FaithHamil R. HarrisReligionShevry Lassiter

Worship Becomes a Drive-In Experience

The parking lot of the RFK Stadium in Southeast was filled with over 200 cars Sunday morning as members of the Greater Mount Calvary Holy Church in northeast D.C. held an outdoor service using a drive-in method where churchgoers tuned their radio stations to 87.9 FM.

One of the ways churches are finding alternatives to brick and mortar sanctuaries is through a modern version of the old drive-in theaters.

Some of the largest congregations in the area that include Greater Mount Calvary, Alfred Street Baptist Church in Virginia and First Baptist Church of Highland Park in Maryland are holding services using Zoom, YouTube, Facebook and now a temporary drive-in where the honking of car horns replaces a shout back to the pastor.

Bishop Alfred A. Owens Jr., pastor of Greater Mount Calvary Holy Church, thanked Mayor Muriel Bowser for use of RFK Stadium for the church’s service as he preached from a raised platform in the parking lot. The service was also streamed on several social media platforms.

Bishop Alfred A. Owens, pastor of Greater Mt. Calvary Holy Church, preaches in the parking lot of RFK Stadium in southeast D.C. (Shevry Lassiter/The Washington Informer)
Bishop Alfred A. Owens, pastor of Greater Mt. Calvary Holy Church, preaches in the parking lot of RFK Stadium in southeast D.C. (Shevry Lassiter/The Washington Informer)

“We haven’t seen anybody since March, we haven’t been able to get together, and it’s overwhelming to look at the cars and be able to wave to them … and so we’re just happy,” said Owens.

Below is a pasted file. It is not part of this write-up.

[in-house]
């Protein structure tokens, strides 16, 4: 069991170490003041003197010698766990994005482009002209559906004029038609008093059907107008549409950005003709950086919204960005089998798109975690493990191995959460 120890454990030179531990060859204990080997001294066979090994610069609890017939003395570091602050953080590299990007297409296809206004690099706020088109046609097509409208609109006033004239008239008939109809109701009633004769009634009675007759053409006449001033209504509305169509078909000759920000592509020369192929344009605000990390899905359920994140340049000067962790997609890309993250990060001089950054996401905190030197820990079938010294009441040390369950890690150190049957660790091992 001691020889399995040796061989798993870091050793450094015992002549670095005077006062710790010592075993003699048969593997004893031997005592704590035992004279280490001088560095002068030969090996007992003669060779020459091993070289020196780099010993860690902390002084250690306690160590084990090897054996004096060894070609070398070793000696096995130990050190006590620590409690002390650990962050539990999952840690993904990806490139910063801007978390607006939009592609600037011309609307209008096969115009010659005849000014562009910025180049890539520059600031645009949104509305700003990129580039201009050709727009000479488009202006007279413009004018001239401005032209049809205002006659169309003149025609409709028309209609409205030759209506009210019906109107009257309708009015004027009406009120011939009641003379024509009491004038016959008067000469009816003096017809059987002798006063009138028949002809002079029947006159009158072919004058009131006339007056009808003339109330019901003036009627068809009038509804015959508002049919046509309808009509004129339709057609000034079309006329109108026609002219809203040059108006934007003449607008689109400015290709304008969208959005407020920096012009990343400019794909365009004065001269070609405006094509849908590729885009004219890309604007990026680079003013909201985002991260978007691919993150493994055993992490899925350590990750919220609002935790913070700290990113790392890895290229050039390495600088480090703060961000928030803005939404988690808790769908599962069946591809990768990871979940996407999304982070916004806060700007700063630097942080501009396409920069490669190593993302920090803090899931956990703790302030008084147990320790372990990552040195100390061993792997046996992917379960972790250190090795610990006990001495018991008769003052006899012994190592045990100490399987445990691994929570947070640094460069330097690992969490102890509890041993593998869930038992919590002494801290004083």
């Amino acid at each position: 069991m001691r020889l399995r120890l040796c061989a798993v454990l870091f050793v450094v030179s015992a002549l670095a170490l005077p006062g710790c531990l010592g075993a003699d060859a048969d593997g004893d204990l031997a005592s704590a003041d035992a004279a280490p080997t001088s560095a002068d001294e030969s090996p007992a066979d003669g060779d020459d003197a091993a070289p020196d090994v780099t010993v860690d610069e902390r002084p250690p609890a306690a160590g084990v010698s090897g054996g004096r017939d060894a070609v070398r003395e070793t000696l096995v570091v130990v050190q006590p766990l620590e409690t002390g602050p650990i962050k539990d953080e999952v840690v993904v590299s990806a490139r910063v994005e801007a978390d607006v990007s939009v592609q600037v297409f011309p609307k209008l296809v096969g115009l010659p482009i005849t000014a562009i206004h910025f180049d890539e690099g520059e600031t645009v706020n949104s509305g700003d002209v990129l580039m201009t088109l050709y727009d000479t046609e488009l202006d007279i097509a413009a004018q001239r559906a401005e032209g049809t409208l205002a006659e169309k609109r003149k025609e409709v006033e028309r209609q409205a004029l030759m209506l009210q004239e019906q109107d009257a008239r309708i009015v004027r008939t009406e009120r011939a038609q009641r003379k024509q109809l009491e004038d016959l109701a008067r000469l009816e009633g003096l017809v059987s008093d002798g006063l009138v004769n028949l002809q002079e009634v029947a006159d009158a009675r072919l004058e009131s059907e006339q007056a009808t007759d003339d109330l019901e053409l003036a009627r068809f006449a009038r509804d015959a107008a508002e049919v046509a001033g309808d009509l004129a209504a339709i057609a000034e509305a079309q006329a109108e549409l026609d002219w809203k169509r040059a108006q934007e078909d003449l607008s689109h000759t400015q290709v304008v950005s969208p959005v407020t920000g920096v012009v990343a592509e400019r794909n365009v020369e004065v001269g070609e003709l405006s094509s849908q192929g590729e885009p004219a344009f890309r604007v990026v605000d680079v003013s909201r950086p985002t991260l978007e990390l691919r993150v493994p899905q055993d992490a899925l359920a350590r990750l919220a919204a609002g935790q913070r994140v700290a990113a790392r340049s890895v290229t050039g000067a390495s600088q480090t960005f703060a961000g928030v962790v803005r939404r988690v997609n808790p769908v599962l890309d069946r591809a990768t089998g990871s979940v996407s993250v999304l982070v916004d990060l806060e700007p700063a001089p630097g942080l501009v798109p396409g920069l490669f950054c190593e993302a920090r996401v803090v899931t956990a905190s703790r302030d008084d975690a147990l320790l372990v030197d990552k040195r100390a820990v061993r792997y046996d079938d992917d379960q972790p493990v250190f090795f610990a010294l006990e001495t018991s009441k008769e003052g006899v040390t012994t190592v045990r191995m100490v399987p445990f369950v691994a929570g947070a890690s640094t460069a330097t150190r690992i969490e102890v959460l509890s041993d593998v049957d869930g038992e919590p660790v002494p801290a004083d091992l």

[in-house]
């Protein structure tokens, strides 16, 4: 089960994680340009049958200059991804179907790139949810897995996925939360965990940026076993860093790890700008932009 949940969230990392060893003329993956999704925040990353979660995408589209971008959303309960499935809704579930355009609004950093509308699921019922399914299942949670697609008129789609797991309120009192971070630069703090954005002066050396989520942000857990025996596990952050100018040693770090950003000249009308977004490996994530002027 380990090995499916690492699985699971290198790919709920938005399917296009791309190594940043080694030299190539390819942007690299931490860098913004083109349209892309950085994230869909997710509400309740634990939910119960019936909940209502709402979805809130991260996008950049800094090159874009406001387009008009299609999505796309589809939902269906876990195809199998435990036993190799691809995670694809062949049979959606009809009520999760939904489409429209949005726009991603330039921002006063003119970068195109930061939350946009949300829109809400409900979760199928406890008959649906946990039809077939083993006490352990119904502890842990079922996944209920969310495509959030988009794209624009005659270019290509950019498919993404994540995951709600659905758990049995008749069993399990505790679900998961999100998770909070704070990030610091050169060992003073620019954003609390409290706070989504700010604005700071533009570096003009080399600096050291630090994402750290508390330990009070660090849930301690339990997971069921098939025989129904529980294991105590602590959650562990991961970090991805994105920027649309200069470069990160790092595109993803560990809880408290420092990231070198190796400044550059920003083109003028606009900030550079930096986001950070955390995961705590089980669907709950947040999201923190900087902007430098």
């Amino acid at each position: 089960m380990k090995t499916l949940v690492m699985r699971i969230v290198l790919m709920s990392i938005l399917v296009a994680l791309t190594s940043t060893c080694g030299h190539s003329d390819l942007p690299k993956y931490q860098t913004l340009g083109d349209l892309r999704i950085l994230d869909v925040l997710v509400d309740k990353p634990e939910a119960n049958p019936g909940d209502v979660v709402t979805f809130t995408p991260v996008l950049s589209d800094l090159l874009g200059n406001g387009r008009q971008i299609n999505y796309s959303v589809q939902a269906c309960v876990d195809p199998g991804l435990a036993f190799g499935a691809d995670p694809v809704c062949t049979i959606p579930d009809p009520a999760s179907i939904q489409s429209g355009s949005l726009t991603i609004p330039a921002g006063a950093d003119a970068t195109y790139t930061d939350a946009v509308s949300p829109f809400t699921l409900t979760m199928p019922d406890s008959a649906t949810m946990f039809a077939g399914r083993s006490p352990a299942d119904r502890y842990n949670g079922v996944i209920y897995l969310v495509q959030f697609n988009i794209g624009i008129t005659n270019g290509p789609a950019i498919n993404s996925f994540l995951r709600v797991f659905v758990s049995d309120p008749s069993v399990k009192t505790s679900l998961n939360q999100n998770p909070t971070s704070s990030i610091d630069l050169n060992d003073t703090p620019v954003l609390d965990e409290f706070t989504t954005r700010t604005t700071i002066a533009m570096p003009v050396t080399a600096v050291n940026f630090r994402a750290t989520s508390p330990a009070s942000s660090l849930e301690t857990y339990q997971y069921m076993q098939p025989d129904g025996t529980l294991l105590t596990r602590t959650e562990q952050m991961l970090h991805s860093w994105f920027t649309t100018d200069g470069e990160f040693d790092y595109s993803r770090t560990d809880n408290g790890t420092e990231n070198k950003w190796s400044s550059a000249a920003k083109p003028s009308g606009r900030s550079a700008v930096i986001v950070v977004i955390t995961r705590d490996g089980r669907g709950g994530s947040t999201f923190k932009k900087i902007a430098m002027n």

“Greater Mount Calvary members are more than excited to be together again and if this is all we have then we’re excited about it so we’re happy to be here,” said Elder Julia Chaney.

Elder Dr. Barbara Reynolds said, “I miss my pastors I’ve missed so many people and it just gives me such joy to just be here. It’s a new normal but whichever way it goes we will still be Calvary.”

“Praise the Lord everybody!” declared Owens, whose greetings elicited a chorus of honks.

In Alexandria, Rev Howard John Wesley, pastor of the Alfred Street Baptist Church was preaching hard about the life of Paul from the book of Romans in the New Testament.

“Death is not the final chapter in the life of the believer,” said Wesley on Facebook live as members tapped away responses on/ their cell phones. “We are a generation that quits on God too easily. Walk with the assurance of your victory.”

At the University Park Church of Christ in Hyattsville, members had a choice of listening to Minister Ed Wilson live or on YouTube live. Those who actually came to the building had their temperatures taken and sat six feet apart in the pews. About 40 people have done this since the church reopened while most members watch online.

Rev. Henry P. Davis, pastor of the First Baptist Church of Highland Park said that his congregation is coming back to the sanctuary in phases. “We will first hold a Saturday service, take temperature and practice social distancing etc.”

“We did a survey and 70 percent said they want things to be safe before they come back, so I am really addressing the 30 percent who want to come to church,” Davis said. “Our first phase is Saturday evening. We have 3,500 on the roll and the church has grown during the pandemic.”

“Our classes on Zoom have been very effective. We do a call in for our seniors on Tuesday and we are trying to use all technology,” Davis said. “Our new slogan is ‘faith strong during the pandemic.'”

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